The U.S. Food and Drug Administration (FDA) just announced that an orange juice recall is not needed following its testing that did not reveal measurable amounts of the banned fungicide, carbendazim, in Brazilian oranges.
PepsiCo recently announced that the unapproved fungicide was detected in its Tropicana orange juice, adding that the levels were below federal safety concerns. The fungicide scare followed a discovery by Coca-Cola Co., which makes Minute Maid orange juice, that its juice shipments from Brazil contained carbendazim. Coca-Cola advised the FDA about a potential problem in the industry when it detected low levels of carbendazim in its own and a competitors’ juice. The agency began testing orange juice on January 4.
The U.S. has not created a maximum residue level for the fungicide in oranges; however the Environmental Protection Agency (EPA) considers 80 parts per billion (ppb) to be a health risk. Since the fungicide is not approved for use in the U.S. on citrus, any detected amount in citrus products is considered illegal. Carbendazim, which is used in Brazil to protect its orange grows from mold, has been linked to liver tumors in animals.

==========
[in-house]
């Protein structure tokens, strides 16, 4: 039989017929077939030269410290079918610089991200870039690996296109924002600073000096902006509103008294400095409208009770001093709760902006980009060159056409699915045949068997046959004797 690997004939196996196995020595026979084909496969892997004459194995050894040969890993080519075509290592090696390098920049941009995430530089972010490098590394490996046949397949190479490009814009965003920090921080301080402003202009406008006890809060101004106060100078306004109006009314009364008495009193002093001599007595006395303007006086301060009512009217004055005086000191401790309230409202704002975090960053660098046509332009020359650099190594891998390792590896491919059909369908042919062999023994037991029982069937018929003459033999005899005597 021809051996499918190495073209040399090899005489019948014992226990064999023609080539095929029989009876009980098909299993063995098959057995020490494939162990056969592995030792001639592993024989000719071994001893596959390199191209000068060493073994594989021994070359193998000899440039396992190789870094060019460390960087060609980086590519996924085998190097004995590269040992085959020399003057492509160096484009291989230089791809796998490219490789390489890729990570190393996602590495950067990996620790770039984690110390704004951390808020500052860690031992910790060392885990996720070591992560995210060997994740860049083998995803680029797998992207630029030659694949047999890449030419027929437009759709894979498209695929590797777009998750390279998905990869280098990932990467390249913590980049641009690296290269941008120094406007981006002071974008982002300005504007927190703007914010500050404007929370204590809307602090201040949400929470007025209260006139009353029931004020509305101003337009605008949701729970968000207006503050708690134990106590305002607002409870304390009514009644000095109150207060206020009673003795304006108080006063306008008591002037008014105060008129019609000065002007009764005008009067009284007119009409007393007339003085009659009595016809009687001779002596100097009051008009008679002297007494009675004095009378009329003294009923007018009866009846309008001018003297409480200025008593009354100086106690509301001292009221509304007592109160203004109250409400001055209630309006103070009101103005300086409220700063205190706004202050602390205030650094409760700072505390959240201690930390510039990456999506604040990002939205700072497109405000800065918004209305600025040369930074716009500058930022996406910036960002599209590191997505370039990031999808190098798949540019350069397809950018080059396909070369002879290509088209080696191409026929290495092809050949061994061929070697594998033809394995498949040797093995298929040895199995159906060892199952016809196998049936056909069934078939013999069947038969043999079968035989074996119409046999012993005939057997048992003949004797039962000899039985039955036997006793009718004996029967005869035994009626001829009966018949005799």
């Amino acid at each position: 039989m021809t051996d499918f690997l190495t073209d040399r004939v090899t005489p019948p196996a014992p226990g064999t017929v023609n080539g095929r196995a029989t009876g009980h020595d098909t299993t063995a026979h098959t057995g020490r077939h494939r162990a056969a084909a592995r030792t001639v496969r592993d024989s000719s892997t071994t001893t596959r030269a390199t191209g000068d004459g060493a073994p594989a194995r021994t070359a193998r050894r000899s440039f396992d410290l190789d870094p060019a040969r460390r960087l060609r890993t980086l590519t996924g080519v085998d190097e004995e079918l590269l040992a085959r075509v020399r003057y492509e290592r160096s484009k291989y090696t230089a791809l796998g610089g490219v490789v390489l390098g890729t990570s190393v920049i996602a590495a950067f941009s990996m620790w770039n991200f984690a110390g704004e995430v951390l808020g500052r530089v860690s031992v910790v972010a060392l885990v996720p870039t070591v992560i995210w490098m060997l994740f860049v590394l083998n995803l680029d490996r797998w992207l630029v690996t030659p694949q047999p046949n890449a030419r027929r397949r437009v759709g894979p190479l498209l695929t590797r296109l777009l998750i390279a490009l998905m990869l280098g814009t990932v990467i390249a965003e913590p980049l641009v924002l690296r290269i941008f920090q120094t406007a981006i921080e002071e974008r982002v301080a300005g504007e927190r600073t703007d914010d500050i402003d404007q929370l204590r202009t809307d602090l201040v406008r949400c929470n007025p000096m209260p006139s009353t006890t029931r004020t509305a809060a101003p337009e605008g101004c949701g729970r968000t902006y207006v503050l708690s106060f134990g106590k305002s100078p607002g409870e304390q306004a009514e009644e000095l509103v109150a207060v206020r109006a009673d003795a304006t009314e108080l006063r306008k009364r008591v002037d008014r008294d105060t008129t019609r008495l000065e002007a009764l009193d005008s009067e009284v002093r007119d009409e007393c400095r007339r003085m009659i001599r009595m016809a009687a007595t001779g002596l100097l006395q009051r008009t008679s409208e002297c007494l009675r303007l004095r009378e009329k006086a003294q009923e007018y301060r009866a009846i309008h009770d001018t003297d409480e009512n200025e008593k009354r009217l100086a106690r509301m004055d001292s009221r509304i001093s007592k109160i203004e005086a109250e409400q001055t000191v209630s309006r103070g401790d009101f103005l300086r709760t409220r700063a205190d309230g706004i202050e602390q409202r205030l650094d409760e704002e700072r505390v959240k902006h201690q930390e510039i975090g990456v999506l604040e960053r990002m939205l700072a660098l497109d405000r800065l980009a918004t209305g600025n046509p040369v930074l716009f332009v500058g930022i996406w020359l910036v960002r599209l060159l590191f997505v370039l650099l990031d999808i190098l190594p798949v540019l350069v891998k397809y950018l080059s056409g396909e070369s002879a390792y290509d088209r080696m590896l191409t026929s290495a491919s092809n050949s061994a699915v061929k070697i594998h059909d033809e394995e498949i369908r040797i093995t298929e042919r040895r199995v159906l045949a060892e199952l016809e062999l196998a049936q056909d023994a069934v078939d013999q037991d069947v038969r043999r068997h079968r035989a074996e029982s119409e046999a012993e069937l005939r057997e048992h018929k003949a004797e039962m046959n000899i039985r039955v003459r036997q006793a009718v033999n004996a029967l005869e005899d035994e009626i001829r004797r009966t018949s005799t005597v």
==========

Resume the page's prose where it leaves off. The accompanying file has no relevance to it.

U.S. health regulators just allowed the first shipments of imported orange juice to enter the country since the January 4 suspension. According to the FDA previously, its final tests confirmed that three samples of Canadian orange juice were free of carbendazim; results were pending on 28 import samples from Brazil, Mexico, and Canada.
Of 45 samples collected, said The Washington Post, 19 did not contain measurable amounts of carbendazim; 12 of those were released, according to the FDA. The Post noted that samples tested, to date, originated in five countries. None of the samples are from Brazil.
Concerning orange juice on store shelves, said Michael Taylor, FDA’s deputy commissioner for foods, in a blog posting, a recall is not warranted since a preliminary EPA risk assessment EPA found carbendazim levels of reported by Coca Cola “were far below any level that could pose a safety concern,” according to The Post. Coca Cola reported levels of up to 35 ppb in the samples it tested. The FDA is now testing 14 samples of domestic orange juice, said The Post.
The U.S. Department of Agriculture data indicates that Americans—the largest orange juice importer—consumed 1.2 million gallons of orange juice from the 2009-2010 growing season; it took in 190,000 metric tons in 2011, said Bloomberg. The European Union imported 800,000 tons in the same period. Most orange juice sold in the U.S. is a mix of domestic and imported orange juice, said the Juice Products Association.
Fungicides control fungi or fungal spores in agriculture; however, carbendazim is not approved for use on United States citrus, but is used in Brazil, which exports orange juice to the U.S. Brazil exports about one-tenth of all U.S. orange juice.
The FDA stated that ¾ of orange juice consumed in the U.S comes from domestic oranges. The Post pointed out that the EPA has stated that although carbendazim is not used on domestic orange trees, it is still used on other U.S. crops, such as almonds, apples, peaches, and strawberries.